Advice on manners and morals.
Feb. 21 1998 3:30 AM

Dear Readers,


Prudence is greatly pleased at the confidence so many of you have shown in her by asking her advice. Sadly she must, however, return to her needlework now. Some answers to questions previously posed to her will be posted here in the next few weeks, but she will be unable to answer any questions received after this date.

In leaving, Prudence would like to offer this last piece of advice:

Except in a very few instances, Prudence is neither better informed nor wiser than the persons who write to her. She is able to offer helpful advice only because the problems described are not hers; she is not emotionally involved in them and can consider them objectively. So her advice has two parts: First, when you are greatly troubled with a problem you should write it down in the form of a letter--which you may, if you wish, address to Prudence. The act of translating the problem into written words, rather than brooding over it endlessly and incoherently, will itself be helpful. It will enable you to see the problem in its true dimensions. Second, you should not mail the letter but should read it over to yourself and imagine what Prudence would say. You will find--not always, but often--that you know the answer. As Prudence read the letters she received, she often felt that the writer knew the answer but only wanted some confirmation. Try it seriously for yourself.

--Prudence, fondly bidding you farewell


Dear Prudence,

My boss is a woman and she doesn't wear underwear. She is 35 and pretty and she is having an affair with a man who has two children and a wife. We have meetings and she wears slit dresses that are distracting. She lets everyone know her private life. What should we workers do? Look away or watch the whole thing?


Dear Kbent,


Very interesting. Whether you look away or watch doesn't really matter. Do whatever makes you comfortable. But it is not your business to discipline or censure her. Her behavior, as you describe it, does not seem to fit the category of "sexual harassment," broad as that category seems to be. --Prudence, aloofly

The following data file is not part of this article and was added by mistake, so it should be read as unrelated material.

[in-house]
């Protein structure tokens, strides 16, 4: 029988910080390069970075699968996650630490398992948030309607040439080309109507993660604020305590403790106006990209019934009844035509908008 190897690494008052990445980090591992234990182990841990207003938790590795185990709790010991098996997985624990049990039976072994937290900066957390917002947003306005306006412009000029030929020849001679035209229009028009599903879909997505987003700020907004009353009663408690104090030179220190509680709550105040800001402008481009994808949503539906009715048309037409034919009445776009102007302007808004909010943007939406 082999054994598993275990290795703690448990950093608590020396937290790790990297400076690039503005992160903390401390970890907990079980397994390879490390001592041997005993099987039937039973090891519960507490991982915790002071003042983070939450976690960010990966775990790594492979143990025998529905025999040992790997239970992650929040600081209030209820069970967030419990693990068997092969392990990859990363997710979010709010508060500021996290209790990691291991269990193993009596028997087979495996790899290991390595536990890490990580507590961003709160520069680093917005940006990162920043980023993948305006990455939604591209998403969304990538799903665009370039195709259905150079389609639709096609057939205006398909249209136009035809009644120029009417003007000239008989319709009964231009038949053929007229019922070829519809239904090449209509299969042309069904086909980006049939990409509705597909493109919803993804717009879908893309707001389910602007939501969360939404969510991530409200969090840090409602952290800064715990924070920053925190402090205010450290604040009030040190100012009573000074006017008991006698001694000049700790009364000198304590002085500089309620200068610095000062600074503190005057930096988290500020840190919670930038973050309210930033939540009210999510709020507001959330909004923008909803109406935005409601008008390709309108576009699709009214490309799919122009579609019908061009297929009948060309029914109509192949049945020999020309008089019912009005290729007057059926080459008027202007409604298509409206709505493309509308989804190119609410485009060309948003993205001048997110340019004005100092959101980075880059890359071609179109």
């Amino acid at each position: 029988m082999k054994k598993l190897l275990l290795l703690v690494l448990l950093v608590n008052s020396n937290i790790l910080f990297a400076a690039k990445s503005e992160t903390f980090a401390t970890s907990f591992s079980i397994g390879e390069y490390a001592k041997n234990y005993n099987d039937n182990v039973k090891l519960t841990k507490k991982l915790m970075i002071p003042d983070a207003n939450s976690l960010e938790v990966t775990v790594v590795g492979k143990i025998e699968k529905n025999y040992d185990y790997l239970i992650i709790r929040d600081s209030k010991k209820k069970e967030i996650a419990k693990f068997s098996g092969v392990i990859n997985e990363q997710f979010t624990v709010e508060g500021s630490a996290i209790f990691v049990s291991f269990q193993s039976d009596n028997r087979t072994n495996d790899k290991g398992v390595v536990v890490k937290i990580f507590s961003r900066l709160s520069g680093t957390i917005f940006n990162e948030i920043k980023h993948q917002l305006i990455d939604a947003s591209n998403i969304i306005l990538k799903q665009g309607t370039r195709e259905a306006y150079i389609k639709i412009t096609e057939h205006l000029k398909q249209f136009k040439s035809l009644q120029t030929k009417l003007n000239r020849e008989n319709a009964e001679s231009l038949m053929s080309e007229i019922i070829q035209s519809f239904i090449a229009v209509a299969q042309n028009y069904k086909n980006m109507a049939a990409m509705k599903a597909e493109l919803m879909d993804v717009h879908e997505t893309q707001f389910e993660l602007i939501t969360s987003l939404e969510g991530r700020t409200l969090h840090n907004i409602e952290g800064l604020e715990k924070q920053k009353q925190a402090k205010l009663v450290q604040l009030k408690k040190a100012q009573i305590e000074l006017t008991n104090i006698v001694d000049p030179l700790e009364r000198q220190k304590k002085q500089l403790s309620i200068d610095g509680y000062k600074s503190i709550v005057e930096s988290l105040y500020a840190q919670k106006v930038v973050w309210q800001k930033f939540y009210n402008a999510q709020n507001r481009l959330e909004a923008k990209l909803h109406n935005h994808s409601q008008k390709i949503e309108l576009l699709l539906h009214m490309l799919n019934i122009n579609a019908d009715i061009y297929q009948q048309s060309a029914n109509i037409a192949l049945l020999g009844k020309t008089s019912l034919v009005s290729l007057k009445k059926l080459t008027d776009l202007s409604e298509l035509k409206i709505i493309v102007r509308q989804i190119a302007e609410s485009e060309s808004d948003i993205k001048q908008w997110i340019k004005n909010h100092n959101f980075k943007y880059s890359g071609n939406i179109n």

Dear Prudence,

Here is an unusual question concerning manners. I was a sophomore who was invited and went to the junior/senior prom at my school. Later, people were telling me that I should not have gone, because it was rude and unfair to junior and senior girls who had not been asked and did not go. I had been asked by a boy who was a junior at the time, and I was not the one to ask, as sophomores were not allowed to ask. Was it wrong for me to have gone, even though I was asked? Should I have told the junior to ask an older girl?

--Older Now


Dear Older Now,

Oh, no. It was perfectly OK for you to go to the prom. The prom was for juniors and seniors. You were invited by a junior. It would be an infringement on his rights to say that he could not bring whom he chose.

--Prudence, seniorally

Dear Prudence,


There is nothing I enjoy more than being in the presence of my own company. I wish to clone myself. Is this terribly selfish or immoral?


Dear Narcissus,

You are already in the presence of your own company. You don't need a clone. You can talk to yourself. Even Prudence does that sometimes. You can look at your reflection in a mirror, or in water, as Narcissus did. Cloning yourself is not feasible at the present time. As I understand it, it will be rather expensive when it does become feasible.

Finding the highest enjoyment in your own company is not selfish or immoral. It is, however, unfortunate and foolish. It greatly limits the range of experiences you can appreciate and enjoy.

--Prudence, sociably

Dear Prudence,

Scenario: fancy restaurant, formal dinner and dance. Is it OK to give the gentleman I'm with a kiss, or when would be the appropriate time?


Dear Scottie,

Overuse has depreciated the positive value of kissing in social contexts, while the furor over sexual harassment has increased the negative value of kissing in the workplace. Thus, it is hard to know where we stand. However, to your specific situation:

The answer depends on the relationship you have with this man and on the occasion. Ordinarily, if he is not a longtime or close boyfriend, he should kiss you on the cheek when he picks you up. That is simply a way of saying you look gorgeous, which is obligatory. When he returns you to your door after the dance, you should kiss him on the cheek, which is a way of saying thank you. If this is a New Year's Eve party, you may kiss him on the lips at midnight.

If you know him better, he should kiss you on both cheeks when he picks you up. But you do not kiss him then. That is because of the lipstick. When you are dancing cheek-to-cheek (do they still do that?), you may lightly kiss him from time to time. When he brings you home, you may have a warm kiss at the doorstep. If it is snowing, or for some other reason, you may invite him in. Beyond that, Prudence has nothing to say.

--Prudence, blushingly